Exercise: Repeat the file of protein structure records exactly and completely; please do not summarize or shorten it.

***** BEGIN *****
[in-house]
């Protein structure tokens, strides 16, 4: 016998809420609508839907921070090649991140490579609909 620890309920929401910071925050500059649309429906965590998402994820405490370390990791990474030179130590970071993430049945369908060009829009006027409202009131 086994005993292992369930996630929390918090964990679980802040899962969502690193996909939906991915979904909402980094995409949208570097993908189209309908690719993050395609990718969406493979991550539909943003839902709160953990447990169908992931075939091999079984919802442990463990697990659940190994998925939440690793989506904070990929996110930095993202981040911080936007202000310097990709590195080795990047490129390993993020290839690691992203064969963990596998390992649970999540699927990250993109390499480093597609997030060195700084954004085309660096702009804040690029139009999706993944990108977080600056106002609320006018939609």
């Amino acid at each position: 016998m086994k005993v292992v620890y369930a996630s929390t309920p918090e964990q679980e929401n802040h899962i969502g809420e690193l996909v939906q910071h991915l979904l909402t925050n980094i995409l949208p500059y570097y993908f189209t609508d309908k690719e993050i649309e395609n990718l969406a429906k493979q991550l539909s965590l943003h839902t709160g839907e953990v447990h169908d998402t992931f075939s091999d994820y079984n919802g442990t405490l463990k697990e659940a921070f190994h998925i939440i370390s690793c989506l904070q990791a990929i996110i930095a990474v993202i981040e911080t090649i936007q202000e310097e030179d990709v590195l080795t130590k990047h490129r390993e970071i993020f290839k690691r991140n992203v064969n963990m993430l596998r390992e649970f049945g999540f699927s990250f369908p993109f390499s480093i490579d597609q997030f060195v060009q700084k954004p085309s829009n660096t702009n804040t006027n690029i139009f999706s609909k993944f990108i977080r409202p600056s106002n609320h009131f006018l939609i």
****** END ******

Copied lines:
[in-house]
């Protein structure tokens, strides 16, 4: 016998809420609508839907921070090649991140490579609909 620890309920929401910071925050500059649309429906965590998402994820405490370390990791990474030179130590970071993430049945369908060009829009006027409202009131 086994005993292992369930996630929390918090964990679980802040899962969502690193996909939906991915979904909402980094995409949208570097993908189209309908690719993050395609990718969406493979991550539909943003839902709160953990447990169908992931075939091999079984919802442990463990697990659940190994998925939440690793989506904070990929996110930095993202981040911080936007202000310097990709590195080795990047490129390993993020290839690691992203064969963990596998390992649970999540699927990250993109390499480093597609997030060195700084954004085309660096702009804040690029139009999706993944990108977080600056106002609320006018939609």
């Amino acid at each position: 016998m086994k005993v292992v620890y369930a996630s929390t309920p918090e964990q679980e929401n802040h899962i969502g809420e690193l996909v939906q910071h991915l979904l909402t925050n980094i995409l949208p500059y570097y993908f189209t609508d309908k690719e993050i649309e395609n990718l969406a429906k493979q991550l539909s965590l943003h839902t709160g839907e953990v447990h169908d998402t992931f075939s091999d994820y079984n919802g442990t405490l463990k697990e659940a921070f190994h998925i939440i370390s690793c989506l904070q990791a990929i996110i930095a990474v993202i981040e911080t090649i936007q202000e310097e030179d990709v590195l080795t130590k990047h490129r390993e970071i993020f290839k690691r991140n992203v064969n963990m993430l596998r390992e649970f049945g999540f699927s990250f369908p993109f390499s480093i490579d597609q997030f060195v060009q700084k954004p085309s829009n660096t702009n804040t006027n690029i139009f999706s609909k993944f990108i977080r409202p600056s106002n609320h009131f006018l939609i």